This is about twice as fast with, with @simd:

function f2(a, p)
    @assert length(a) == length(p)
    s = 0.0
    @simd for i in eachindex(a)
        @inbounds s += abs((a[i] - p[i])/a[i])
    end
    return 100s/length(a)
end

julia> @benchmark f(a, p)
BenchmarkTools.Trial:  
  samples:          115 
  evals/sample:     1 
  time tolerance:   5.00% 
  memory tolerance: 1.00% 
  memory estimate:  144.00 bytes 
  allocs estimate:  7 
  minimum time:     41.96 ms (0.00% GC) 
  median time:      42.53 ms (0.00% GC) 
  mean time:        43.49 ms (0.00% GC) 
  maximum time:     52.82 ms (0.00% GC) 

julia> @benchmark f2(a, p) 
BenchmarkTools.Trial:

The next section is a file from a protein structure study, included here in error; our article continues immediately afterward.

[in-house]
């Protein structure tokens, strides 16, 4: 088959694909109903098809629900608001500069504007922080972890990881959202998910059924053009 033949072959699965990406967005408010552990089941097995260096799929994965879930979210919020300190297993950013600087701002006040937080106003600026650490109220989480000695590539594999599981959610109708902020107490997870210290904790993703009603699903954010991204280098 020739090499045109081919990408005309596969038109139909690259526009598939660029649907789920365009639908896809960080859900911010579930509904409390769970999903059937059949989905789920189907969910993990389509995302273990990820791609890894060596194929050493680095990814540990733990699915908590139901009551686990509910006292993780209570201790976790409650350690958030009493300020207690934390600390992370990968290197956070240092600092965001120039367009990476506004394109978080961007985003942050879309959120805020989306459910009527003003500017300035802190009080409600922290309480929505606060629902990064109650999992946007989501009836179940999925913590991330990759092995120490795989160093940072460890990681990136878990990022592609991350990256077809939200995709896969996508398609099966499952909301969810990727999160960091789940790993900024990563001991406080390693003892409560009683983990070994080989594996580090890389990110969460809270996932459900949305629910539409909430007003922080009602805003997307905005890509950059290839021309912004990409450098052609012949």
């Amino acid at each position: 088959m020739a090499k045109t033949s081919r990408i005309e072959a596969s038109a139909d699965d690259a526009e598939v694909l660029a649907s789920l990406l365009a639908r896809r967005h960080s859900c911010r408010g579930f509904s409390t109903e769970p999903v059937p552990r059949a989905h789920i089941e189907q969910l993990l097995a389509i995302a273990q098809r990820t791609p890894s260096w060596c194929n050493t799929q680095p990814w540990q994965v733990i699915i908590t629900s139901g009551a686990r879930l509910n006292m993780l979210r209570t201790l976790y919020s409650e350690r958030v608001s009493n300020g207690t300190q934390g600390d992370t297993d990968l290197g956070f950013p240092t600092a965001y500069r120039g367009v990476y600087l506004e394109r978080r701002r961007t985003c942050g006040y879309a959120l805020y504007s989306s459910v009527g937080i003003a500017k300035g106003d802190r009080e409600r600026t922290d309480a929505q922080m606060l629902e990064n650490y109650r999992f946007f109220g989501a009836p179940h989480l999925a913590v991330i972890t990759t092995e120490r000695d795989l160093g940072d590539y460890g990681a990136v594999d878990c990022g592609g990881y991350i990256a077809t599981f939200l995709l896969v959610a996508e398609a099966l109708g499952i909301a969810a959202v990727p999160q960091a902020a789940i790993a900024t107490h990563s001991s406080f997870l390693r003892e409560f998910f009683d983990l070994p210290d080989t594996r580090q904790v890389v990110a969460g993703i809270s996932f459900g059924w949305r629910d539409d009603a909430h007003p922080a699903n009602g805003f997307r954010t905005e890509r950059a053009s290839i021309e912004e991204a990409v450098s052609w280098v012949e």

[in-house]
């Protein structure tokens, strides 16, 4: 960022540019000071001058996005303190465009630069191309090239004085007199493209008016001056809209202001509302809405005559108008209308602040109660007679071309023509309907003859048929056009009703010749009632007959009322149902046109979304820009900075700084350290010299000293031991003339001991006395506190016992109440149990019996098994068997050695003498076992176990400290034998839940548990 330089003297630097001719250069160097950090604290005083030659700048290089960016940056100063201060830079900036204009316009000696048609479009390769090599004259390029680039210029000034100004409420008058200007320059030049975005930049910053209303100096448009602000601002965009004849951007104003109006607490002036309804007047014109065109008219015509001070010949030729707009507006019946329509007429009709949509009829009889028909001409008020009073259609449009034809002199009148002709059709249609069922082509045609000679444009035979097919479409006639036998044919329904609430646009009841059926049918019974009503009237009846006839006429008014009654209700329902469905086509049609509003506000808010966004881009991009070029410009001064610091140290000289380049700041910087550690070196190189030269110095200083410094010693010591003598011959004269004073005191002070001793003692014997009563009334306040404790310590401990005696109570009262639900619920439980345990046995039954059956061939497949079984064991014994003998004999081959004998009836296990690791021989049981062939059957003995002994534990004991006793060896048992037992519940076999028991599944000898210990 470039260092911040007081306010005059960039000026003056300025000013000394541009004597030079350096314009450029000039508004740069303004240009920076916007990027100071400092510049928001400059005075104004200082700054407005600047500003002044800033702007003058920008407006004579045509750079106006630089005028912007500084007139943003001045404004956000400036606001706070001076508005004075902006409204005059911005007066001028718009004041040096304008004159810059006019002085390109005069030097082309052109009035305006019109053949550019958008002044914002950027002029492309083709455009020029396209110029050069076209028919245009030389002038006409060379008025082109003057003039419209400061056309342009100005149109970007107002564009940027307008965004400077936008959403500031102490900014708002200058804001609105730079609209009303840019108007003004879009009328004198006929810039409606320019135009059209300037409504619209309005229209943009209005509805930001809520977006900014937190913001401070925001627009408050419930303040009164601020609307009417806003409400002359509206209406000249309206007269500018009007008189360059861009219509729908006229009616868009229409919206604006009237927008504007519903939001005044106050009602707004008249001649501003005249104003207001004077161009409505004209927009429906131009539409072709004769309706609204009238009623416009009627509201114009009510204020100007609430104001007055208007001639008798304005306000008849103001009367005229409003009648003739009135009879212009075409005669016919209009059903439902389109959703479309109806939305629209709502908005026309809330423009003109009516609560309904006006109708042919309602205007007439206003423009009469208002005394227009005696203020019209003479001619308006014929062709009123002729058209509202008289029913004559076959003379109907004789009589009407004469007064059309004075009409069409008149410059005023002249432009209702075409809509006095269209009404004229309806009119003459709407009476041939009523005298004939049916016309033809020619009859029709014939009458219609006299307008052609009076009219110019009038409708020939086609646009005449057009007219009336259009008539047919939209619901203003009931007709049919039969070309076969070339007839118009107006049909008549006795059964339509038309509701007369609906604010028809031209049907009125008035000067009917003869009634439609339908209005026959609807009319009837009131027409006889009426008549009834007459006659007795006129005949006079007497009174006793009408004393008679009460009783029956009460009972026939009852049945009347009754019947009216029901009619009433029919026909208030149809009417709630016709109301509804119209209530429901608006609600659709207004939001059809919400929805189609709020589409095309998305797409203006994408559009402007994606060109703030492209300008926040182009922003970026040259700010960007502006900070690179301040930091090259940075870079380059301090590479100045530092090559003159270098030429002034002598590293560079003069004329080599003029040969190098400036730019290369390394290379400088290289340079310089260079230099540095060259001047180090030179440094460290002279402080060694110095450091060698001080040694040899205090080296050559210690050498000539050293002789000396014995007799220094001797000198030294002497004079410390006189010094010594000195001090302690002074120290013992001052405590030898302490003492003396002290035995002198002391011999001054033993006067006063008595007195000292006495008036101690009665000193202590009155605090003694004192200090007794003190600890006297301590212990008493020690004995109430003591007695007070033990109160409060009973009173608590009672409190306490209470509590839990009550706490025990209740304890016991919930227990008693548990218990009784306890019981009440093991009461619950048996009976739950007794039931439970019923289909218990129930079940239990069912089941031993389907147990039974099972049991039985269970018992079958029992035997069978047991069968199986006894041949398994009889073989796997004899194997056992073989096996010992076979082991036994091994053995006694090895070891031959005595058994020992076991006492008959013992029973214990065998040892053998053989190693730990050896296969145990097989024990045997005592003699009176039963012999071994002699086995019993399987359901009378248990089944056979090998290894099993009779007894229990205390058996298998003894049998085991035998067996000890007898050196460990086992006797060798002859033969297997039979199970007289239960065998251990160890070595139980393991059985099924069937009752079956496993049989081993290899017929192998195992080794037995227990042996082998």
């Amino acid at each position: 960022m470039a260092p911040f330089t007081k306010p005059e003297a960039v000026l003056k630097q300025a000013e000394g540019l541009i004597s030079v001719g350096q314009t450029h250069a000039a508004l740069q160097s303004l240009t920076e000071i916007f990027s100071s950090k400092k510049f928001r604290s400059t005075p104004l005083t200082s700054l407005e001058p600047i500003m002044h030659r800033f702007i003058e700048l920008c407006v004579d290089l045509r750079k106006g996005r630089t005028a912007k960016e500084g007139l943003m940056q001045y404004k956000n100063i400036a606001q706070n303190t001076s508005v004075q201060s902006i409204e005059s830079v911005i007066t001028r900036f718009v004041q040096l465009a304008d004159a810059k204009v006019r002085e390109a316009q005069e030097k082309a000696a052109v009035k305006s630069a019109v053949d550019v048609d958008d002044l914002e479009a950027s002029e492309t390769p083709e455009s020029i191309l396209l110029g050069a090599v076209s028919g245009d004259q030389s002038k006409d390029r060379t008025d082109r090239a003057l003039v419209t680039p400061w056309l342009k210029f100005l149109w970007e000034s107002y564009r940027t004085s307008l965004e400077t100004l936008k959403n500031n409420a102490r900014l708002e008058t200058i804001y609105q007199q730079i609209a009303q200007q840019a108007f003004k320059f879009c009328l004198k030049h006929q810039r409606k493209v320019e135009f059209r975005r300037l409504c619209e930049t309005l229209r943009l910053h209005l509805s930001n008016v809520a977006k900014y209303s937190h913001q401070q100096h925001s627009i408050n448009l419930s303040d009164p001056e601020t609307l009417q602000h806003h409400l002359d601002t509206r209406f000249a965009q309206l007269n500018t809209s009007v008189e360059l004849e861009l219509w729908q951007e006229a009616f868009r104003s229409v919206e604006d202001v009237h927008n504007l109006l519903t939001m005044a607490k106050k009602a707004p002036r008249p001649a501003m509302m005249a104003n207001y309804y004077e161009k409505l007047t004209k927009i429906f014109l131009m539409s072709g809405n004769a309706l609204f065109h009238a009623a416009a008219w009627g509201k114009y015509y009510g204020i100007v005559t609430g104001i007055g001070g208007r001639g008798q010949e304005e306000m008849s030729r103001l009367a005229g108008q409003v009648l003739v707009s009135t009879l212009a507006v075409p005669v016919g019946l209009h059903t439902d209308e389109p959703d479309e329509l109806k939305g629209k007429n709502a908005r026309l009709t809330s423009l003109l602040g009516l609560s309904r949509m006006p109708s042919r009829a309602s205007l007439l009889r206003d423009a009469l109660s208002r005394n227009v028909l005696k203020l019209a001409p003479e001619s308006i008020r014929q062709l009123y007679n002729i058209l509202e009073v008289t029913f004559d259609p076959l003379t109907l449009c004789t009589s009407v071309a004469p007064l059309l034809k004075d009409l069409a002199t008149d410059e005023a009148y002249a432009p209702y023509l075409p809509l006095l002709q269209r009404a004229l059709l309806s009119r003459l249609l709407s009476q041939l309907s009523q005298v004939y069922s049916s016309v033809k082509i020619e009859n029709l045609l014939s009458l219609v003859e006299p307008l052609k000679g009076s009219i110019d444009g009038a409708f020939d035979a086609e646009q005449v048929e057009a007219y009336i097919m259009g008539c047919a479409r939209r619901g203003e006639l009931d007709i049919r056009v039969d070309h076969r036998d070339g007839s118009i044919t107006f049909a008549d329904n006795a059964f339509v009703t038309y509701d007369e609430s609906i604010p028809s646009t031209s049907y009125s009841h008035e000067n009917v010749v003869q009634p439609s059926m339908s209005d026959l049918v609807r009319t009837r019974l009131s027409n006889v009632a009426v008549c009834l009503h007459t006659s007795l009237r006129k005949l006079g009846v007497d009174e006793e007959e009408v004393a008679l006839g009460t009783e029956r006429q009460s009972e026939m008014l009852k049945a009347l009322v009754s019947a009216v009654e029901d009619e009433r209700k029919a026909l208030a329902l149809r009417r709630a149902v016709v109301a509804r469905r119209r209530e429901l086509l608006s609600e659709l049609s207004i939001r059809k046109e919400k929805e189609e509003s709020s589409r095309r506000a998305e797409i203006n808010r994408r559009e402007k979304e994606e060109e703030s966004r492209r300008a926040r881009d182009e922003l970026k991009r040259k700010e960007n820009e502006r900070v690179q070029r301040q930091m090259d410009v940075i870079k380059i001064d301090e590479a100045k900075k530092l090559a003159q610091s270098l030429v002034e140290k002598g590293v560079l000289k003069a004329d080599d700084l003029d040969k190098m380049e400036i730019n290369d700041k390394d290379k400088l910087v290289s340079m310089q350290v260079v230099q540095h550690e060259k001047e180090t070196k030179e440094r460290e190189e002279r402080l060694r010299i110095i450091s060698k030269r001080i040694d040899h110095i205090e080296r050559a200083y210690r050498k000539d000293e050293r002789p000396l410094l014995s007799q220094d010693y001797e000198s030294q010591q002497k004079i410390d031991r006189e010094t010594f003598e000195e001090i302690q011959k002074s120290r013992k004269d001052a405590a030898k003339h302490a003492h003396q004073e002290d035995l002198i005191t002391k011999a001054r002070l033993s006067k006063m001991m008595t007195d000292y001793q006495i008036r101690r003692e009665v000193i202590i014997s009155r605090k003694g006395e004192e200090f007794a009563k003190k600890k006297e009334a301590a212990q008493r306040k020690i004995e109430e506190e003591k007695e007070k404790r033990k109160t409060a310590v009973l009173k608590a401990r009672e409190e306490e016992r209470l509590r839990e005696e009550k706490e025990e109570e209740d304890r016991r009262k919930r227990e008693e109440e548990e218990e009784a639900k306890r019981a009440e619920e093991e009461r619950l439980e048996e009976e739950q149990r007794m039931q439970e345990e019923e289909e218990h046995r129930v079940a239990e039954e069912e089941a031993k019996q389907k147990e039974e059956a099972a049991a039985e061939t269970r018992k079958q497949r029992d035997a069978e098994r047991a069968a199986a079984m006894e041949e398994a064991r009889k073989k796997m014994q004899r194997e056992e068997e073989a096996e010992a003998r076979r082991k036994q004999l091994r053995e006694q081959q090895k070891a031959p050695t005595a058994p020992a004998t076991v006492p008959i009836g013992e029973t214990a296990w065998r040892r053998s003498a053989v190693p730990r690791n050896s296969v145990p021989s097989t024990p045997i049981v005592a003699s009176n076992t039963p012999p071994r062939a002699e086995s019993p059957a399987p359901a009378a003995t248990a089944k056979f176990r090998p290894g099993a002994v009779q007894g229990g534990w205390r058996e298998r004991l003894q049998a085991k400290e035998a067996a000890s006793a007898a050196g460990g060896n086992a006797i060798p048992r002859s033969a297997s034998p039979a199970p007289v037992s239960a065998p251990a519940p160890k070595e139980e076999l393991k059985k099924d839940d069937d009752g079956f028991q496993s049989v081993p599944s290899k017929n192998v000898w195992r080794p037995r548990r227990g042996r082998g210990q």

samples:          224 
  evals/sample:     1 
  time tolerance:   5.00% 
  memory tolerance: 1.00% 
  memory estimate:  0.00 bytes 
  allocs estimate:  0 
  minimum time:     21.08 ms (0.00% GC) 
  median time:      21.86 ms (0.00% GC) 
  mean time:        22.38 ms (0.00% GC) 
  maximum time:     27.30 ms (0.00% GC)


Weirdly, they give slightly different answers:

julia> f(a, p)
781.4987197415827 

julia> f2(a, p) 
781.498719741497


I would like to know why that happens.

On Friday, October 7, 2016 at 10:29:20 AM UTC+2, Martin Florek wrote:
>
> Thanks Andrew for answer. 
> I also have experience that eachindex() is slightly faster. In Performance 
> tips I found macros e.g. @simd. Do you have any experience with them?
>

 

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